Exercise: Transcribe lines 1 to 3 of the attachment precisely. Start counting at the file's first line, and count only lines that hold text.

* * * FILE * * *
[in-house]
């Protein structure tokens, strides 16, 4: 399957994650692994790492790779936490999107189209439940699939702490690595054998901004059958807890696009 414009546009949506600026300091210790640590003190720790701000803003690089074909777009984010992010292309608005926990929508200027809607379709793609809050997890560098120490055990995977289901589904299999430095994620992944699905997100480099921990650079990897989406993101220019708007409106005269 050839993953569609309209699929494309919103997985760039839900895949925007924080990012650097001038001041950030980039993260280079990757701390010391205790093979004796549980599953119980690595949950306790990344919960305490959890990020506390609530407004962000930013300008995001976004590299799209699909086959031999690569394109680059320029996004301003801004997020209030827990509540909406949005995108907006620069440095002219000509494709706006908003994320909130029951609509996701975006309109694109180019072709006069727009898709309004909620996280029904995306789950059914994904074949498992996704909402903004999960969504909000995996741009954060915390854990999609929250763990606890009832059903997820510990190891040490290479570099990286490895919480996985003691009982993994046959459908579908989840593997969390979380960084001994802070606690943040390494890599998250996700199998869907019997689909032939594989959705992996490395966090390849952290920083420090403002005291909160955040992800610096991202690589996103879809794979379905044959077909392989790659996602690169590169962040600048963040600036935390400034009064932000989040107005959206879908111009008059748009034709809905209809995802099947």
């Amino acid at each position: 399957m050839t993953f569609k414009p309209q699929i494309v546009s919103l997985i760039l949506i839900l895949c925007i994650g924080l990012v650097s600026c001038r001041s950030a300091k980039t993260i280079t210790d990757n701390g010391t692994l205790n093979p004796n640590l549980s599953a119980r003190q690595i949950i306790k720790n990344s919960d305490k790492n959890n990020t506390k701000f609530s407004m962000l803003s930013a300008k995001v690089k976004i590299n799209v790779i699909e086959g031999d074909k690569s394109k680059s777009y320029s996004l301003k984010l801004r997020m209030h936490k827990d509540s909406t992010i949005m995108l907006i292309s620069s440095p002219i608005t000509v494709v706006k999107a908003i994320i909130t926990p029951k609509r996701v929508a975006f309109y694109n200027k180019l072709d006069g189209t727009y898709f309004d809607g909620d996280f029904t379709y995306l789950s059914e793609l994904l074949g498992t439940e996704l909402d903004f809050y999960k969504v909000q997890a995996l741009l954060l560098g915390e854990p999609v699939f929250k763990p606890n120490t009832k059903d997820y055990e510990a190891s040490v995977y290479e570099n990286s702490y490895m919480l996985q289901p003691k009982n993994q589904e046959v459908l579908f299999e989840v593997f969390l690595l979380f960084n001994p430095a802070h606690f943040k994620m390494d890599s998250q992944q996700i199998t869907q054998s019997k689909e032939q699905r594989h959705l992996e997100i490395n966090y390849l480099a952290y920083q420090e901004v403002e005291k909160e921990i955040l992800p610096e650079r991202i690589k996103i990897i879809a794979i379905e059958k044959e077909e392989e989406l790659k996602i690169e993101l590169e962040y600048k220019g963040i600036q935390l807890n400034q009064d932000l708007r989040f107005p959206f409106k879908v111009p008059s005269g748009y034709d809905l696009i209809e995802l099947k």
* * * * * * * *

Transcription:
[in-house]
């Protein structure tokens, strides 16, 4: 399957994650692994790492790779936490999107189209439940699939702490690595054998901004059958807890696009 414009546009949506600026300091210790640590003190720790701000803003690089074909777009984010992010292309608005926990929508200027809607379709793609809050997890560098120490055990995977289901589904299999430095994620992944699905997100480099921990650079990897989406993101220019708007409106005269 050839993953569609309209699929494309919103997985760039839900895949925007924080990012650097001038001041950030980039993260280079990757701390010391205790093979004796549980599953119980690595949950306790990344919960305490959890990020506390609530407004962000930013300008995001976004590299799209699909086959031999690569394109680059320029996004301003801004997020209030827990509540909406949005995108907006620069440095002219000509494709706006908003994320909130029951609509996701975006309109694109180019072709006069727009898709309004909620996280029904995306789950059914994904074949498992996704909402903004999960969504909000995996741009954060915390854990999609929250763990606890009832059903997820510990190891040490290479570099990286490895919480996985003691009982993994046959459908579908989840593997969390979380960084001994802070606690943040390494890599998250996700199998869907019997689909032939594989959705992996490395966090390849952290920083420090403002005291909160955040992800610096991202690589996103879809794979379905044959077909392989790659996602690169590169962040600048963040600036935390400034009064932000989040107005959206879908111009008059748009034709809905209809995802099947």
């Amino acid at each position: 399957m050839t993953f569609k414009p309209q699929i494309v546009s919103l997985i760039l949506i839900l895949c925007i994650g924080l990012v650097s600026c001038r001041s950030a300091k980039t993260i280079t210790d990757n701390g010391t692994l205790n093979p004796n640590l549980s599953a119980r003190q690595i949950i306790k720790n990344s919960d305490k790492n959890n990020t506390k701000f609530s407004m962000l803003s930013a300008k995001v690089k976004i590299n799209v790779i699909e086959g031999d074909k690569s394109k680059s777009y320029s996004l301003k984010l801004r997020m209030h936490k827990d509540s909406t992010i949005m995108l907006i292309s620069s440095p002219i608005t000509v494709v706006k999107a908003i994320i909130t926990p029951k609509r996701v929508a975006f309109y694109n200027k180019l072709d006069g189209t727009y898709f309004d809607g909620d996280f029904t379709y995306l789950s059914e793609l994904l074949g498992t439940e996704l909402d903004f809050y999960k969504v909000q997890a995996l741009l954060l560098g915390e854990p999609v699939f929250k763990p606890n120490t009832k059903d997820y055990e510990a190891s040490v995977y290479e570099n990286s702490y490895m919480l996985q289901p003691k009982n993994q589904e046959v459908l579908f299999e989840v593997f969390l690595l979380f960084n001994p430095a802070h606690f943040k994620m390494d890599s998250q992944q996700i199998t869907q054998s019997k689909e032939q699905r594989h959705l992996e997100i490395n966090y390849l480099a952290y920083q420090e901004v403002e005291k909160e921990i955040l992800p610096e650079r991202i690589k996103i990897i879809a794979i379905e059958k044959e077909e392989e989406l790659k996602i690169e993101l590169e962040y600048k220019g963040i600036q935390l807890n400034q009064d932000l708007r989040f107005p959206f409106k879908v111009p008059s005269g748009y034709d809905l696009i209809e995802l099947k």